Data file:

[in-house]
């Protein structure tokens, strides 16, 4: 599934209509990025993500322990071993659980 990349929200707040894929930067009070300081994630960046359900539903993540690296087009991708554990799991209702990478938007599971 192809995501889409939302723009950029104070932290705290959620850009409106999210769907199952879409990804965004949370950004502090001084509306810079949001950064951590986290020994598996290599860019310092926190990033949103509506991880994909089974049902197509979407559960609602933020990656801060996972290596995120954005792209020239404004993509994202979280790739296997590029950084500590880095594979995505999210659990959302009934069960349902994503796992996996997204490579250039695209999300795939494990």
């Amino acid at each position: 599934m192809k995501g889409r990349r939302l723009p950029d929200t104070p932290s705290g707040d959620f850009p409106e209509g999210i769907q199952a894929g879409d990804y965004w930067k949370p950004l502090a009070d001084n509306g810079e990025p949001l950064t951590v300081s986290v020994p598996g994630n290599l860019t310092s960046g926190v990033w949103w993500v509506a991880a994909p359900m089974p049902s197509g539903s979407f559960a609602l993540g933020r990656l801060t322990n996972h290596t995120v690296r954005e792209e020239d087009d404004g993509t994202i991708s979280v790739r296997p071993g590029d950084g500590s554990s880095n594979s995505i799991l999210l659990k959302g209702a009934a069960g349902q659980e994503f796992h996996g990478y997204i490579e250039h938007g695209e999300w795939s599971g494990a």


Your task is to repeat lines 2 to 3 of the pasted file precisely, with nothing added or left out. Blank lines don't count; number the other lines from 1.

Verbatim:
């Protein structure tokens, strides 16, 4: 599934209509990025993500322990071993659980 990349929200707040894929930067009070300081994630960046359900539903993540690296087009991708554990799991209702990478938007599971 192809995501889409939302723009950029104070932290705290959620850009409106999210769907199952879409990804965004949370950004502090001084509306810079949001950064951590986290020994598996290599860019310092926190990033949103509506991880994909089974049902197509979407559960609602933020990656801060996972290596995120954005792209020239404004993509994202979280790739296997590029950084500590880095594979995505999210659990959302009934069960349902994503796992996996997204490579250039695209999300795939494990």
């Amino acid at each position: 599934m192809k995501g889409r990349r939302l723009p950029d929200t104070p932290s705290g707040d959620f850009p409106e209509g999210i769907q199952a894929g879409d990804y965004w930067k949370p950004l502090a009070d001084n509306g810079e990025p949001l950064t951590v300081s986290v020994p598996g994630n290599l860019t310092s960046g926190v990033w949103w993500v509506a991880a994909p359900m089974p049902s197509g539903s979407f559960a609602l993540g933020r990656l801060t322990n996972h290596t995120v690296r954005e792209e020239d087009d404004g993509t994202i991708s979280v790739r296997p071993g590029d950084g500590s554990s880095n594979s995505i799991l999210l659990k959302g209702a009934a069960g349902q659980e994503f796992h996996g990478y997204i490579e250039h938007g695209e999300w795939s599971g494990a």